Dorian Gray is a British film adaptation of Oscar Wilde's 1891 novel "The Picture of Dorian Gray". The film was released in 2009, but struggled at the box office only taking £3 million after a release in the UK and Australian, but heads straight to DVD in America. Still, it's out here now on Blu-Ray, and that's what we're taking a look at.
Dorian Gray tells the story of a naive boy who arrives in Victorian London. Upon his arrival he is lured into a hedonistic lifestyle by Henry Wotton. Henry's friend, Basil Hallward paints a portrait of Dorian and when the picture is finished Dorian pledges to do anything to ensure that he stays as young as he appears in the picture.
Dorian goes to great lengths to stay young and is willing to give up his soul and while he continues to look as young as ever, his portrait continues to age and become more horrific with every evil act he commits. The story of Dorian Gray is a great one and it's told very well and very faithfully in the film. Now, while the film is faithful to the source material it can be seen as both a positive and a negative as if you've ever heard the Dorian Gray story before you'll likely know exactly what to expect of the film.
The story of Dorian Gray may be quite interesting, but Ben Barnes' acting is not. This story is supposedly filled with passion and a tail of betrayal, love and drama, but Ben Barnes barely changes his facial expression, Indeed he was a lot better in Stardust and The Chronicles of Narnia: Prince Caspian so it's a shame to see such stilted acting in this movie.
The Dorian Gray Blu-Ray includes quite a few extras, at least in terms of quantity, however many are quite brief. Anyway here's what to expect...
On Set Interviews (46:01): There are fourteen on the set interviews with Ben Barnes, Colin Firth, Rebecca Hall, Ben Chaplin, Rachel Hurd-Wood, Johnny Harris, Fiona Shaw, Emilia Fox, Maryam D'Abo, Pip Torrents, Michael Culkin, Oliver Parker and producer Barnaby Thompson and screenwriter Toby Finlay, so you can bet that if there is anyone you would like to see an interview with it's likely this featurette will have the interview.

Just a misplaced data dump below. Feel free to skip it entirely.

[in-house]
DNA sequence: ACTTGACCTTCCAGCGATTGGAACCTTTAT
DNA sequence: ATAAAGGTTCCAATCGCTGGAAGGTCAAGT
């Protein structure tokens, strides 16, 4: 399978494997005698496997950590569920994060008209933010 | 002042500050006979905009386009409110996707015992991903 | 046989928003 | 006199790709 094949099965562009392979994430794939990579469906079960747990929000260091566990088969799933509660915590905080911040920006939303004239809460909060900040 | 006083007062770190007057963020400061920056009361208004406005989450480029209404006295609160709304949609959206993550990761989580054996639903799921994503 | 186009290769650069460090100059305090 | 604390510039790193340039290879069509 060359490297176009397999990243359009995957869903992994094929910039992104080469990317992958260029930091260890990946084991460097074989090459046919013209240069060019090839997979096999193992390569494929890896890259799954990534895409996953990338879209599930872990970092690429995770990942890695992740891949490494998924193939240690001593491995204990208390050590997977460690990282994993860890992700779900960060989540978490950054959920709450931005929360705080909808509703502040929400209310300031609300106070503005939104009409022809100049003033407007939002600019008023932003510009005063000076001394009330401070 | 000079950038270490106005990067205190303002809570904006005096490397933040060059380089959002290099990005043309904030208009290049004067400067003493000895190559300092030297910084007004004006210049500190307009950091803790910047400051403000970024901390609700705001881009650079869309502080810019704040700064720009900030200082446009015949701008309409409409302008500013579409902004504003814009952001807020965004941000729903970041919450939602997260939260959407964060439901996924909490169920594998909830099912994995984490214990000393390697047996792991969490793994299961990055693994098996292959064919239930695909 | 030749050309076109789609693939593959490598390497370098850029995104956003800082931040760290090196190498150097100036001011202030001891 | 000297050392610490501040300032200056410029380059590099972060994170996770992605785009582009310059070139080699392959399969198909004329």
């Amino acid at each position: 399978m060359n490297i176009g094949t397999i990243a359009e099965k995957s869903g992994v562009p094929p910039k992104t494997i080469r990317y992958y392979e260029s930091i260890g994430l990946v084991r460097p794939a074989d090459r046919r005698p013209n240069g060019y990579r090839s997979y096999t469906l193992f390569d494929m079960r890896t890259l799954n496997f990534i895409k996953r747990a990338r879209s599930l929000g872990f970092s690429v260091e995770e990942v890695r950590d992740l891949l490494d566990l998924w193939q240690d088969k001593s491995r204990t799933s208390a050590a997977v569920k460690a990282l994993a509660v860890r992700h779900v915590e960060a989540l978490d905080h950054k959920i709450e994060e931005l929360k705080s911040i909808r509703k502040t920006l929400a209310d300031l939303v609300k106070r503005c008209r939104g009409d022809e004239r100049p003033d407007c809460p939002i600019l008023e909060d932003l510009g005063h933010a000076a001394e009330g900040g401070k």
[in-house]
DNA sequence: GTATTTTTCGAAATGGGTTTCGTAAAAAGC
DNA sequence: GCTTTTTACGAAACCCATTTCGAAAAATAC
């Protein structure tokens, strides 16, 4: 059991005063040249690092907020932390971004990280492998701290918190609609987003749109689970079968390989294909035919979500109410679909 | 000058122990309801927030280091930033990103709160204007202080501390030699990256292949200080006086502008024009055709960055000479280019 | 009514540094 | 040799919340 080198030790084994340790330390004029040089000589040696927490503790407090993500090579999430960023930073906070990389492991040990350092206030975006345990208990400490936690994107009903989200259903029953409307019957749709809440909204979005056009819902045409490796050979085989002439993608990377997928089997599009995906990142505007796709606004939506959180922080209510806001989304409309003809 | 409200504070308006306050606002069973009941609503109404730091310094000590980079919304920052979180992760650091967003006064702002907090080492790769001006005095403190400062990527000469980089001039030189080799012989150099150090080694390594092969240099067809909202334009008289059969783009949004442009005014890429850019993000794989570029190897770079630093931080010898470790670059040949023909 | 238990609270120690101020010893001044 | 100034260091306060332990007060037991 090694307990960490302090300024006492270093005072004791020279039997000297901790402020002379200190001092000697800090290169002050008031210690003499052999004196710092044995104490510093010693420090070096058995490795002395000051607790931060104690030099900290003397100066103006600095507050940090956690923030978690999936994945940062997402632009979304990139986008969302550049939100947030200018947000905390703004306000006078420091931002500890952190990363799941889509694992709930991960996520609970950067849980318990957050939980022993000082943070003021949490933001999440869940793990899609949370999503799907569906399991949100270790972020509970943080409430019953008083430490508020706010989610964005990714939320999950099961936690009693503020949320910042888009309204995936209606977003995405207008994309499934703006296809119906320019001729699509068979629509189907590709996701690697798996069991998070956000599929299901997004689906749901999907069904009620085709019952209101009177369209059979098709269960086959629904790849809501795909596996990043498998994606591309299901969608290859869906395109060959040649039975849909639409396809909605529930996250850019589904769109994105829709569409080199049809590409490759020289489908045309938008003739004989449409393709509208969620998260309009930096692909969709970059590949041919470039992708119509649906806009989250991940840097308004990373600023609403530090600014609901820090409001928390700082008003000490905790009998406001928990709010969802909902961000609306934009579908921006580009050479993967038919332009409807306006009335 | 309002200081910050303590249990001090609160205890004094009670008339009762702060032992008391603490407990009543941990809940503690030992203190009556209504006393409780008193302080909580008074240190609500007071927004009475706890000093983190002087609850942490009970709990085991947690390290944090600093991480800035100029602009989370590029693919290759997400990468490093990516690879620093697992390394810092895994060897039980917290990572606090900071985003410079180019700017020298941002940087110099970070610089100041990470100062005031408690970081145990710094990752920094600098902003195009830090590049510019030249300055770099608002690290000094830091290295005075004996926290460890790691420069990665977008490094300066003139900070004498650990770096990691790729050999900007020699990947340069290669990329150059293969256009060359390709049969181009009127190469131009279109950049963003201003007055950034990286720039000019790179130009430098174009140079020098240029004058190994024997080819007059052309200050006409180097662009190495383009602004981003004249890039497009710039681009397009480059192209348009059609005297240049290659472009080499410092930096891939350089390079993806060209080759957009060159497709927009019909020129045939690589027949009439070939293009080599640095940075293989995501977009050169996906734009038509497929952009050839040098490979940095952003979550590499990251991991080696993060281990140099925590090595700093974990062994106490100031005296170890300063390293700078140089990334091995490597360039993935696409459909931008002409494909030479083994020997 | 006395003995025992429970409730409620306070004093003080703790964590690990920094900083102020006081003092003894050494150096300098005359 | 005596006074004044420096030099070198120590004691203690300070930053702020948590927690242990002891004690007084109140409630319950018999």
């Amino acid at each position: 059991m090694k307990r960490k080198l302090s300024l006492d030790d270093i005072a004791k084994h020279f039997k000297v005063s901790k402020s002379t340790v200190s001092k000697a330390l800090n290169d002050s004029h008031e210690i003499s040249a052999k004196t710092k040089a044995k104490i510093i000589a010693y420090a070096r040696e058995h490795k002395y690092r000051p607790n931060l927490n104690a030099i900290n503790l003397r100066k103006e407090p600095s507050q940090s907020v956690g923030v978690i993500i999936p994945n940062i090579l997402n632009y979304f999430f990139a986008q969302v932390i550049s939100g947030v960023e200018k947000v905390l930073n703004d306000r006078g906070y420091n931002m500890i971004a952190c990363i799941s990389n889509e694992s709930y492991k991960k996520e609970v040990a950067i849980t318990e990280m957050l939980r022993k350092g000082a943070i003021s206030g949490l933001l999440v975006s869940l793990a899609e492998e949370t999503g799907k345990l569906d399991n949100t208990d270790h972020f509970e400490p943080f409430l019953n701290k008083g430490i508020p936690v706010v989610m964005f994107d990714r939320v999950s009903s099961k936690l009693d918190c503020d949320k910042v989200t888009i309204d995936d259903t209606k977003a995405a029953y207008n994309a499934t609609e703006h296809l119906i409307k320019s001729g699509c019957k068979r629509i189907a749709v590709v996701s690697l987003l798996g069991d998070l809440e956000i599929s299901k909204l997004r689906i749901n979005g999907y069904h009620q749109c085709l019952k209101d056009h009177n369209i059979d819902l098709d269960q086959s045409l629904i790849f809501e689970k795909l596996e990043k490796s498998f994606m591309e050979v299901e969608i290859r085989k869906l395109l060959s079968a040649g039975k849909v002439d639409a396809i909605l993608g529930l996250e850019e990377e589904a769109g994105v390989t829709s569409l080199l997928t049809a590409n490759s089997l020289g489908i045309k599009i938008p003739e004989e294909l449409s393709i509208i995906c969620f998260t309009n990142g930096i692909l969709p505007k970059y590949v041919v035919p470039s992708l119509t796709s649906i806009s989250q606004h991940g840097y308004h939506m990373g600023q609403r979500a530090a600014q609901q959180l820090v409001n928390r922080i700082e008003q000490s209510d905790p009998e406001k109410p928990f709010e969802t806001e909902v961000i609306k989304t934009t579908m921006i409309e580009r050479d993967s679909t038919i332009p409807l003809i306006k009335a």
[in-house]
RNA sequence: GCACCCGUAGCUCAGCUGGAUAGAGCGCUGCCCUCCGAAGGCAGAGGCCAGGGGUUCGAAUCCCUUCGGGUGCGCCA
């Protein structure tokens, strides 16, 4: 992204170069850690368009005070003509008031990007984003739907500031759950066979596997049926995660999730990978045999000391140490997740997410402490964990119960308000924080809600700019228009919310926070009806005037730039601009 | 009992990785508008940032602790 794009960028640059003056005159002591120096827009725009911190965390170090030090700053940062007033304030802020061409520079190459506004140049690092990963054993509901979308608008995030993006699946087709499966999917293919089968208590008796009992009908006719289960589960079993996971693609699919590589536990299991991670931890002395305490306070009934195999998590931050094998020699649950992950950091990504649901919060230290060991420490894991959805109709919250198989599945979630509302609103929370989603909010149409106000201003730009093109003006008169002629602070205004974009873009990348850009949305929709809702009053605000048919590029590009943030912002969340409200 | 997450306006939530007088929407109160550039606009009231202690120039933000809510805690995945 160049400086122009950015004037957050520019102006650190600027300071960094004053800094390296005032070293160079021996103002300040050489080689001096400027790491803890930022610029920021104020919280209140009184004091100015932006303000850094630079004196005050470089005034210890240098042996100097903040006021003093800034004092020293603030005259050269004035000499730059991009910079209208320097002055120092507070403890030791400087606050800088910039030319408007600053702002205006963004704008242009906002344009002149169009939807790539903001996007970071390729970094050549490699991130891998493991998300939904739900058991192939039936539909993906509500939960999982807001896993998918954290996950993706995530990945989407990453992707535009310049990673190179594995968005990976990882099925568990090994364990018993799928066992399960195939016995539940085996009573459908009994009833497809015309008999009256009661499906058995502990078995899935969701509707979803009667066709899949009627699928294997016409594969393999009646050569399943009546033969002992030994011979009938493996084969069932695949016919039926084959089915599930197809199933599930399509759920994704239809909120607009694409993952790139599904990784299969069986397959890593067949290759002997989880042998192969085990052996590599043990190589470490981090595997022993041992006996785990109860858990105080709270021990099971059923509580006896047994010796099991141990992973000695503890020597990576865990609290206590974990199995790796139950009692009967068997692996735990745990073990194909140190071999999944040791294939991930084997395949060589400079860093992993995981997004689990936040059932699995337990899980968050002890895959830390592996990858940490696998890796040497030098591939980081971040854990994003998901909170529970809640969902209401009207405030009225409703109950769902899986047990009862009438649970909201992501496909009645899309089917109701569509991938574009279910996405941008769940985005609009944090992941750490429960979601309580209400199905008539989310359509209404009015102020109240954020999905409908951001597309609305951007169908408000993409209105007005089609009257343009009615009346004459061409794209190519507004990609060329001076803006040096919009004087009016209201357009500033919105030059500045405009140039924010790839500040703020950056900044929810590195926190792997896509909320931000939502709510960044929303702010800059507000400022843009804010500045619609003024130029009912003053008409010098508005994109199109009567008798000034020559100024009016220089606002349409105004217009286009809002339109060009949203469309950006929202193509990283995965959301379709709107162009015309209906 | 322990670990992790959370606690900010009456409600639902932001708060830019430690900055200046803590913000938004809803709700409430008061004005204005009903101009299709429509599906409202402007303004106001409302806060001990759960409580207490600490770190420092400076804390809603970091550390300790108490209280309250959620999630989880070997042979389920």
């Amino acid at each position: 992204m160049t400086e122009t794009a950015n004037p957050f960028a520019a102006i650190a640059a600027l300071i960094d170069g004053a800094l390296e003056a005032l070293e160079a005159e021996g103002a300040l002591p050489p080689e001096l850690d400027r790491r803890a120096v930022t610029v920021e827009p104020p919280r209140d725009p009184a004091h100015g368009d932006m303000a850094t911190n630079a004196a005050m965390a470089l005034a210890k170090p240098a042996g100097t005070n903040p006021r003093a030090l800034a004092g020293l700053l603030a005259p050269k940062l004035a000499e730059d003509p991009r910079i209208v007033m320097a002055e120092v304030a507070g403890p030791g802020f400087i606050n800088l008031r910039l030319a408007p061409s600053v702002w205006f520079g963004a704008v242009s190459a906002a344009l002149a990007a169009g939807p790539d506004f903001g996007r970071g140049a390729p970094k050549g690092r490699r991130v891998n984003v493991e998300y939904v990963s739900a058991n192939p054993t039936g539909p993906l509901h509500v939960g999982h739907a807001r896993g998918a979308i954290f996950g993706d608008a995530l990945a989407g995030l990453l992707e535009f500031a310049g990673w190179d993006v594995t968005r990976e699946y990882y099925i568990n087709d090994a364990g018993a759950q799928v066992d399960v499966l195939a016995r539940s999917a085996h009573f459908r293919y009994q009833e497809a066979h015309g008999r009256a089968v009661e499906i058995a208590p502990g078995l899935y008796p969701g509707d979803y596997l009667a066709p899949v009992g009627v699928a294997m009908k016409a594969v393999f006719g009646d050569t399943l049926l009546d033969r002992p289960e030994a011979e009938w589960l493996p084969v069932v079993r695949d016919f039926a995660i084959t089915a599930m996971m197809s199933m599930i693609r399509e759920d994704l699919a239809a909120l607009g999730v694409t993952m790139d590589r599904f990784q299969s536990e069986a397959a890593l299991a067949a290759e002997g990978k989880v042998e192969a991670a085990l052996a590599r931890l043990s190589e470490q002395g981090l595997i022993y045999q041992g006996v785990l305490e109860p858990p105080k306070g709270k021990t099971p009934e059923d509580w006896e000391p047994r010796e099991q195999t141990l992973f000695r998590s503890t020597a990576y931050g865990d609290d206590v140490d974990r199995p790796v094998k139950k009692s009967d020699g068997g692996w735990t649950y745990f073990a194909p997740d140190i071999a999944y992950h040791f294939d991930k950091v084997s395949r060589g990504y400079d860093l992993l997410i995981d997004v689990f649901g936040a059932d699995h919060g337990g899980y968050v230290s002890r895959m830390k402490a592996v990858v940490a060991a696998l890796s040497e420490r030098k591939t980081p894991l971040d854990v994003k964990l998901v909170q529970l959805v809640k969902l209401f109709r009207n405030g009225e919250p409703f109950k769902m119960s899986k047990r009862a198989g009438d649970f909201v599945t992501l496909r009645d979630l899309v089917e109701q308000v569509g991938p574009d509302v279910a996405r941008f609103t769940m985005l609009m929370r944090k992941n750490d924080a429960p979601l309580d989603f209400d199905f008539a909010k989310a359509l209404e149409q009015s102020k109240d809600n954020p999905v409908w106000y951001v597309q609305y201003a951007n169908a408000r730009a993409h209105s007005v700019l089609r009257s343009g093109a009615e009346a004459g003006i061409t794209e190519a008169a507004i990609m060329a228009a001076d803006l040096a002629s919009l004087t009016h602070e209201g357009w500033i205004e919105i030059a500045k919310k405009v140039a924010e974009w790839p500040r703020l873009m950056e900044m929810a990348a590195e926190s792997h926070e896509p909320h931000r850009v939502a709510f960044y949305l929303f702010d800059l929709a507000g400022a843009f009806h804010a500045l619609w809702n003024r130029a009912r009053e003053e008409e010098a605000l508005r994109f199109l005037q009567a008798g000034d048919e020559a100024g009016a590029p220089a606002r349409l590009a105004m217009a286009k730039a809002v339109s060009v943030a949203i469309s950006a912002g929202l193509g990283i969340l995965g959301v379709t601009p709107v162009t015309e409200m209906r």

Behind the Scenes (9:44): This featurette is an unedited look at scenes in the film and the footage is cropped in a letterbox format. It's more raw than other featurettes as there is no commentary and you get to see the green screen work as well as a quick behind the scenes look at some of the other scenes from the film. There are also four different featurettes, which can be played separately or all together.
Make Up & Wardrobe (2:25): This is a very short featurette where you get to see a quick look at some of the wardrobe and makeup in the film with narration by the make up and wardrobe artists.
Smithfield Market (2:13): This is an opportunity to look at the Smithfield Market scene which contains a mixture of green screen work and actual actors on a set.
Visual Effects (4:25): This featurette takes a close look at some of the visual effects utilised in the film. You get an opportunity to see a split screen of certain cities in the film from the 3D animation when the film was in a pre production stage to the actual finished product.
One of the reasons that these featurettes have a play all option is that they are very short and overall they feel like a very late inclusion with barely any editing and all in a letterbox format.
Review By: Dave Warner